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  • How is this even a thing? The so-called "Universal Monsters" are either public domain characters (Dracula, Frankenstein's Monster, the Invisible Man, the Phantom of the Opera and Quasimodo) or based on concepts that are in the public domain (the Wolf Man and the Mummy). The ONLY character that Universal has a legitimate claim is the Creature From the Black Lagoon, and considering the sheer amount of non-Universal media where the Creature shows up (Monster Squad, Mad Monster Party, Hotel Transylvania, Monsters vs. Aliens, The Shape of Water), Universal sucks at enforcing the copyright to the Creature. Thus, you really can't make a Marvel Studios-style, "only we own these characters and they'll only show up in our movies" cinematic universe out of the "Universal Monsters".
    • One correction beyond anything else, while The Invisible Man book is in the public domain, his film rights aren't. You can make an invisible man or a parody of the invisible man, but Universal has full rights to sue you if you just make a movie that explicitly says he's Griffin, the Invisible Man. This is a reason why the first The League of Extraordinary Gentlemen film had a thief steal the formula instead of using Griffin while the original comic can use him legally clear and dandy.
      • Nope. The non-Universal Hotel Transylvania blatantly identified the Invisible Man as Griffin without any sort of legal repercussion, so even the Invisible Man is outside Universal's reach.
      • Universal claims that, but The Invisible Man is one of those properties caught up in disputes like this. Especially under the argument if the book itself is public domain than the movie rights may become more questioned. Universal can say what it wants, how many lawsuits would actually follow remain seen, and how much other companies want to respect/deny that also remain to be seen. The Invisible Man isn't the only of Wells' books in similar battles.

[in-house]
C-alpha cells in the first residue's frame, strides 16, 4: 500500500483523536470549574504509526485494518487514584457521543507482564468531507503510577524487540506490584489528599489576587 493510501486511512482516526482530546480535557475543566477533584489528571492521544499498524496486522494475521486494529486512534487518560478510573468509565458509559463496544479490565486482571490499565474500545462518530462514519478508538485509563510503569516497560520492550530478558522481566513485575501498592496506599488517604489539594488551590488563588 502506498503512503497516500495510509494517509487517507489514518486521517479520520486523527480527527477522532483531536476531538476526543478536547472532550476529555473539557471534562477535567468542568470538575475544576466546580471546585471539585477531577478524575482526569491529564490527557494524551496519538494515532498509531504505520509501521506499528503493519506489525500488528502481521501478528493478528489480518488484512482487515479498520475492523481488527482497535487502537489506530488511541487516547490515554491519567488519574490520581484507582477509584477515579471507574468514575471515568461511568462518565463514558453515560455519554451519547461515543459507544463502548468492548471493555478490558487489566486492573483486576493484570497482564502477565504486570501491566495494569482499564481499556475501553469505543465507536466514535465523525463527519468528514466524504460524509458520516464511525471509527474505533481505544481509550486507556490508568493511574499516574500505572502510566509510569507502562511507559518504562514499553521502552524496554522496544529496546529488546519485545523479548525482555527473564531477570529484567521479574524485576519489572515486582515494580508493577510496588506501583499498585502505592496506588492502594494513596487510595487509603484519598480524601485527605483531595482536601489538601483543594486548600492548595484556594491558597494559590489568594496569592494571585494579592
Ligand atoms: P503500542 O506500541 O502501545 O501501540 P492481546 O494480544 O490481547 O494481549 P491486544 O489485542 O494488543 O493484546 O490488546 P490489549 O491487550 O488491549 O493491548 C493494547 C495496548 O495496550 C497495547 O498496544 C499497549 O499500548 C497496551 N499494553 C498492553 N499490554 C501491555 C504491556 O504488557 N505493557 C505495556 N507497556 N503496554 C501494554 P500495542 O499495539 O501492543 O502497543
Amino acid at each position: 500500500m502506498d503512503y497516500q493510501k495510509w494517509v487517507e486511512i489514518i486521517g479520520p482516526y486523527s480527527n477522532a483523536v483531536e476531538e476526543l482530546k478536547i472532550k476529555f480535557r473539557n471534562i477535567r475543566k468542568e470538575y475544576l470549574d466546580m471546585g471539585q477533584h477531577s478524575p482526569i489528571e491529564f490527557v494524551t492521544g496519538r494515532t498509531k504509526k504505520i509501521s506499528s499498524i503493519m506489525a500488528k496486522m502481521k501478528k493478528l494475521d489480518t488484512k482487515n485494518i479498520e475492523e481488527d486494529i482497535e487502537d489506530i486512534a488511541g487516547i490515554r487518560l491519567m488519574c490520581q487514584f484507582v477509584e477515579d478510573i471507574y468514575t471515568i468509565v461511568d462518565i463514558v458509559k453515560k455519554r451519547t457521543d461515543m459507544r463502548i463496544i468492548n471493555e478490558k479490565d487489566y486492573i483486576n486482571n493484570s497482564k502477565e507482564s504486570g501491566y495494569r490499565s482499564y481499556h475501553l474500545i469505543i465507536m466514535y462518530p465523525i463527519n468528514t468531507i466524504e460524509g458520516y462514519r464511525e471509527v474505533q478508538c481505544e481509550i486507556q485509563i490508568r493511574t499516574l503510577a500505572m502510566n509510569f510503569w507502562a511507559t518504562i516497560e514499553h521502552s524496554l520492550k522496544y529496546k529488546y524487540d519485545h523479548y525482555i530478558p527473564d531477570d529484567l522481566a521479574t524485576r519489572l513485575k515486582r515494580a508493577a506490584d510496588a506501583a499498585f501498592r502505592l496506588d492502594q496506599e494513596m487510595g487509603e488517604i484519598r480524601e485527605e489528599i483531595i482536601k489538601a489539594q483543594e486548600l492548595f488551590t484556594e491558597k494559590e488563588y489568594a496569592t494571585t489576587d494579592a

• Actually, what happened is that The Invisible Man, while in the public domain in the United States, did not fall into the public domain in the European Union until 2016. Since The League of Extraordinary Gentlemen wanted to be shown in European markets, they had to work around that. It's a moot point now, though, as the EU copyright on all of H.G. Wells's works has expired.
    • Gill Man himself is a tough case to make on its own. He's the Trope Codifier for fish people that many now use as a template, even though Universal's movie didn't exactly invent fish-like humanoids anymore than they made up mummies rising from the dead or werewolves.
    • Now on to the larger point, where if this needs to be said a thousand times let's say it here and front. While super hero fans and horror fans may have share a love of crossovers, a lot who are more to one side probably don't want the same type of movies as the other. The MCU was an experiment that paid off and naturally is producing Follow the Leader results, however let's not mince words here, I don't think many of fans of the Universal Monsters in general want a universe done up like the MCU is, we want new movies with characters we like and enjoy the promise if they keep going they are going to fight. If they overthink it too much, I dare say a lot of the older fans and genre fans are going to check out faster.
    • If Universal wants this franchise to continue I think they need to make it more clear who is this for? Because you really can't please most of the horror crowd making another MCU with monsters and you can't please the more modern action crowd playing it like the genre usually does. (Just look at a few examples that are commonplace in modern horror that are being reacted to negatively on the Mummy page) You would think Universal of all studios would know this. Hopefully the push back for Bride will help them figure out which is the audience they really want.